Sir Desmond Mpilo Tutu is the world’s most revered living anti-apartheid and human rights activist.
He was the first black African to hold the position of Bishop of Johannesburg and then Archbishop of Cape Town.
He was awarded the Nobel Peace Prize in 1984 for his advocacy and activism of non-violent opposition and protest against the South African apartheid regime. In his acceptance speech he said:
“This award is for mothers, who sit at railway stations to try to eke out an existence, selling potatoes, selling mealies, selling produce. This award is for you, fathers, sitting in a single-sex hostel, separated from your children for 11 months a year… This award is for you, mothers in the KTC squatter camp, whose shelters are destroyed callously every day, and who sit on soaking mattresses in the winter rain, holding whimpering babies… This award is for you, the 3.5 million of our people who have been uprooted and dumped as if you were rubbish. This award is for you.”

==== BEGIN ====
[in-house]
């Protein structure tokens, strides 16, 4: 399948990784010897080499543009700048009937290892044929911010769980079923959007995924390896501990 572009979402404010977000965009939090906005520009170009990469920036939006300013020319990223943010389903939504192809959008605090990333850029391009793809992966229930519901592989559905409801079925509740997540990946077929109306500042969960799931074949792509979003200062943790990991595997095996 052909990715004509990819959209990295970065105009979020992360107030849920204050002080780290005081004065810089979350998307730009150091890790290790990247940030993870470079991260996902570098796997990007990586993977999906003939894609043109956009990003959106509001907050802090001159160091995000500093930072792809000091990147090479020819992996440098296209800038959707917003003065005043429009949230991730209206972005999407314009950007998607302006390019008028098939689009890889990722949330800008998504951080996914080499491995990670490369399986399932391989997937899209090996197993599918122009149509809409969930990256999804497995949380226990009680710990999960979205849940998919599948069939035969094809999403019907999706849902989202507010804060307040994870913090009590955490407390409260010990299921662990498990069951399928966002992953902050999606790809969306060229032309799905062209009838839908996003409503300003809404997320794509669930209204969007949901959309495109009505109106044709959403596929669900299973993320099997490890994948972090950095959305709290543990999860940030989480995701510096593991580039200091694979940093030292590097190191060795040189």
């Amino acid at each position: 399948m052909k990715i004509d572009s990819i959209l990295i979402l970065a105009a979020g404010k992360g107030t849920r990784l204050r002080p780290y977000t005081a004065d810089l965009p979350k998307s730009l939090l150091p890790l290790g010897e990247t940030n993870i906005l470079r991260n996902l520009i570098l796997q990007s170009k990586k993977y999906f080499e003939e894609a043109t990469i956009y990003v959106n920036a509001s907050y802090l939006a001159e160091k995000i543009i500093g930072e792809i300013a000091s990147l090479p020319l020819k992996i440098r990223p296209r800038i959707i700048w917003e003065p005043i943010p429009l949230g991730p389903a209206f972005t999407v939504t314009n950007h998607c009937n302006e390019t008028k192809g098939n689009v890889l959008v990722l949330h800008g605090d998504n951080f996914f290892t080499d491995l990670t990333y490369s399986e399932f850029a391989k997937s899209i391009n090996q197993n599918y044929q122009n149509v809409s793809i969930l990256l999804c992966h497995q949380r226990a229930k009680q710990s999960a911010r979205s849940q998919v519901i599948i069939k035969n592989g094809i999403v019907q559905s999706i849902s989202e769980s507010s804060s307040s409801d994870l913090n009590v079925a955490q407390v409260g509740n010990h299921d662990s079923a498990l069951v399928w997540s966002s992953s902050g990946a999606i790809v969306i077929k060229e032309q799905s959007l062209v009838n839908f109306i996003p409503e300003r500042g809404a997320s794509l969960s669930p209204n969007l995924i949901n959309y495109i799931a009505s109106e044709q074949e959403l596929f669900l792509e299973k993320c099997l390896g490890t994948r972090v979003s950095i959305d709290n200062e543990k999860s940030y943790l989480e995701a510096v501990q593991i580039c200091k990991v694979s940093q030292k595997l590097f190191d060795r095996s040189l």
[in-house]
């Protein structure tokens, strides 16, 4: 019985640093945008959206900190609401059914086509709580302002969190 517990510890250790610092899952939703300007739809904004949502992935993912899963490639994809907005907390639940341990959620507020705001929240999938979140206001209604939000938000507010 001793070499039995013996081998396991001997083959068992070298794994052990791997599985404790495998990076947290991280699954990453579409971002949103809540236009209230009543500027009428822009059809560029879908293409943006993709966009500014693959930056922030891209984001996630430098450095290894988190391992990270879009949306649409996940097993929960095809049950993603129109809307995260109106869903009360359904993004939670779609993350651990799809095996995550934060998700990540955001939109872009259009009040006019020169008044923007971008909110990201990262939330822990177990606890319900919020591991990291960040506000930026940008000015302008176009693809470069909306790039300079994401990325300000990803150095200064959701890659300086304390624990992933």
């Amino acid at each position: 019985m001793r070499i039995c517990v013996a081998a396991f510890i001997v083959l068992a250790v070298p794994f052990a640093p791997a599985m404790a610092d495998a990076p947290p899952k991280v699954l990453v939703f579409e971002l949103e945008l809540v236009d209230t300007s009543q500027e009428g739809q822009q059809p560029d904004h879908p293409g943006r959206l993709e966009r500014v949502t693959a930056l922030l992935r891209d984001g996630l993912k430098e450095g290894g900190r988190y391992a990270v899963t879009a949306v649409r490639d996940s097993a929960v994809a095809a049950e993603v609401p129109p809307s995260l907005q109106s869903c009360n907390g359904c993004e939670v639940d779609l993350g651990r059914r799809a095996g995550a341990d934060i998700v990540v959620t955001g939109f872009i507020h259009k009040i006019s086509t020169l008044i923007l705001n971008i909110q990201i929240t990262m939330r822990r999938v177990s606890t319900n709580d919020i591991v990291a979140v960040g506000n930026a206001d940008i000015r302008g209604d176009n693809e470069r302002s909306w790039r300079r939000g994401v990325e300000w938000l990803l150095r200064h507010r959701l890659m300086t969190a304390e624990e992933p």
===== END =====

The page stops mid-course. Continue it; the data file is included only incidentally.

His steadfast and dignified campaigning for the rights of Black South Africans is credited with playing a key role in persuading the apartheid regime in South Africa to relinquish power, release Nelson Mandela and hold democratic elections in 1990.
Goldsmiths, University of London hosted Archbishop Tutu’s return to London to receive the freedom of Lewisham in May 1990.
Students and staff created the music and poetry which celebrated his achievements in bringing about peace and reconciliation.
The South African cleric and theologian’s links with Lewisham had been and remain affectionate and meaningful.